[erlang-questions] problem making my first parser
Sat Sep 26 10:18:52 CEST 2015
Op 26-9-2015 om 10:07 schreef Roelof Wobben:
> Op 26-9-2015 om 09:51 schreef zxq9:
>> On Saturday 26 September 2015 09:31:31 Roelof Wobben wrote:
>>> Op 26-9-2015 om 09:08 schreef zxq9:
>>>> On Saturday 26 September 2015 09:01:30 Roelof Wobben wrote:
>>>>> Why do I then see this error message ?
>>>> What happens if you try ` >= $0,  =< $9.`?
>>>> How about ` =:= "+".` ?
>>>> What are you actually comparing here?
>>> A list with a string/char. But I check the tail of a list which
>>> contains a char with + or 0 - 9.
>>>> Do you care about plus signs as strings, or do you care about plus
>>>> as a symbol that represents an operation?
>>> At this point I only care about the plus sign as a string. Later on the
>>> parse function I will make a operation based on this.
>> You care about the plus sign as a token, not a string. There is a
>> What is the difference among the following?
>> scan([H|R], L) when H =:= "+" -> scan(R, [plus|L].
> This one is broken. Apperently you cannot compare this way because a
> string is a list of integers.
>> scan([H|R], L) when H =:= $+ -> scan(R, [H|L]).
> This one works fine but can be improved.
>> scan([$+|R], L) -> scan(R, [fun plus/2|L]).
> This one cannot work because when reading the + it's not know what the
> next will be.
>> Three different ways to decide what you received, and three different
>> ways to continue on. Think about which combination might be most
>> useful to you, and which might be difficult to deal with (or even
>> In other words:
>> Since you are going to have to deal with the resulting list later,
>> which list will be the easiest to deal with?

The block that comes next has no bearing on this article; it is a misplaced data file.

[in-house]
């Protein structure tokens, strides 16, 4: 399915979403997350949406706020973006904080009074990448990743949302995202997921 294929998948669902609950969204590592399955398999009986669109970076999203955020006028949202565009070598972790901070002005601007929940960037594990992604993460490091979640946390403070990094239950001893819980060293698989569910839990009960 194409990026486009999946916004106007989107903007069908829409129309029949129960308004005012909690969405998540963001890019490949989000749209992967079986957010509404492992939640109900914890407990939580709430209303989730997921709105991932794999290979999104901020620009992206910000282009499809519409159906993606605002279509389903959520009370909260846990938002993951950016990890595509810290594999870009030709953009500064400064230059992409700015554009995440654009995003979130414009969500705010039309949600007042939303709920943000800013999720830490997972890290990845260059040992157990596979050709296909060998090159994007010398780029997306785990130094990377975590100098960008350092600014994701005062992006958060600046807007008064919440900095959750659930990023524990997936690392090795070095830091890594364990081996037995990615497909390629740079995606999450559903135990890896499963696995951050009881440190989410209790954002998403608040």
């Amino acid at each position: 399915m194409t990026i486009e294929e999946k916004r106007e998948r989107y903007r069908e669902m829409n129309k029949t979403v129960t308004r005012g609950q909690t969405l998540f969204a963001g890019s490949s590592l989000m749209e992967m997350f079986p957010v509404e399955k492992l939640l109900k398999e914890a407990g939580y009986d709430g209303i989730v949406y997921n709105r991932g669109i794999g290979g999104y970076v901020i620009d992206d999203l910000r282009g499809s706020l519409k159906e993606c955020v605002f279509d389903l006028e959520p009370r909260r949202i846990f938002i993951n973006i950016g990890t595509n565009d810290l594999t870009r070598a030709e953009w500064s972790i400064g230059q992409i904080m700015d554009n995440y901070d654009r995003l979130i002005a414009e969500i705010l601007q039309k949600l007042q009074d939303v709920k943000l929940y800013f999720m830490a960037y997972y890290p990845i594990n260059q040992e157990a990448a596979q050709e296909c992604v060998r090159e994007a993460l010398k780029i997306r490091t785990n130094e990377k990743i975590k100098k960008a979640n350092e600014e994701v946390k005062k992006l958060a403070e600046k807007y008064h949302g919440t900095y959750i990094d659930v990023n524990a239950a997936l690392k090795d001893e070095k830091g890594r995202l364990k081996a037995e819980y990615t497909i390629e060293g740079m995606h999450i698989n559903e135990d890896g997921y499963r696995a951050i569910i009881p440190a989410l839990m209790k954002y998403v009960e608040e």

> The second one mixed with the thirth. like this scan([$+ | R], L) ->
> scan (R, [$+ | L]).
>> But that is forward thinking about the output. What might be the most
>> useful way to define the *input* that you are going to accept? Maybe
>> "1+1" all crunched together isn't the friendliest way to receive this
>> input? Simple delimitation like "1 + 1" or even "1,+,1" certainly
>> allows more opportunities for "tokenize-or-reject/crash" on bad
>> input. What about the ordering of the symbols? After all "1" is not
>> actually 1, it is a character that represents 1 (hence the conversion
>> from a character to an integer), the same way that neither "+" nor $+
>> are actually `plus(A, B) -> A + B`.
>> Hm... that's interesting, when writing functions we write
>> function(Thingy1, Thingy2) -- which is not infix notation. So infix
>> "1 + 1" would look like infix "1 plus 1" but converted to a function
>> would look like "plus(1, 1)" which as an S-expression would look like
>> "(plus 1 1)" or "(+ 1 1)", which in Reverse Polish notation would
>> look like "1 1 +" and as a list might look like [1, 1, plus] or
>> [plus, 1, 1]. Think about this a bit.
> These problem I try to solve in the parse part.
>> Why are these notations useful? Why have they been invented? Why do
>> programming languages have functions written like "plus(A, B)" when
>> there are operators like "A + B"?
>> These are not merely philosophic questions. They are central to
>> understanding how notations, grammars, parsing, etc. work.
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Finisched the first complete one
scan(, List) ->
scan([Head | Rest], List_parse) when Head >= $0, Head =< $9 ->
scan(Rest, [(Head - 48) | List_parse]);
scan([$+ | Rest], List_parse) ->
scan(Rest, [$+ | List_parse] );
scan([32 | Rest], List_parse) ->
parse([Number1, $+, Number2]) ->
Number1 + Number2;
parse([$+, Number1, Number2]) ->
Number1 + Number2;
parse([Number1, Number2, $+]) ->
Number1 + Number2.
Things I still have to think about is how I deal with numbers above the 10.
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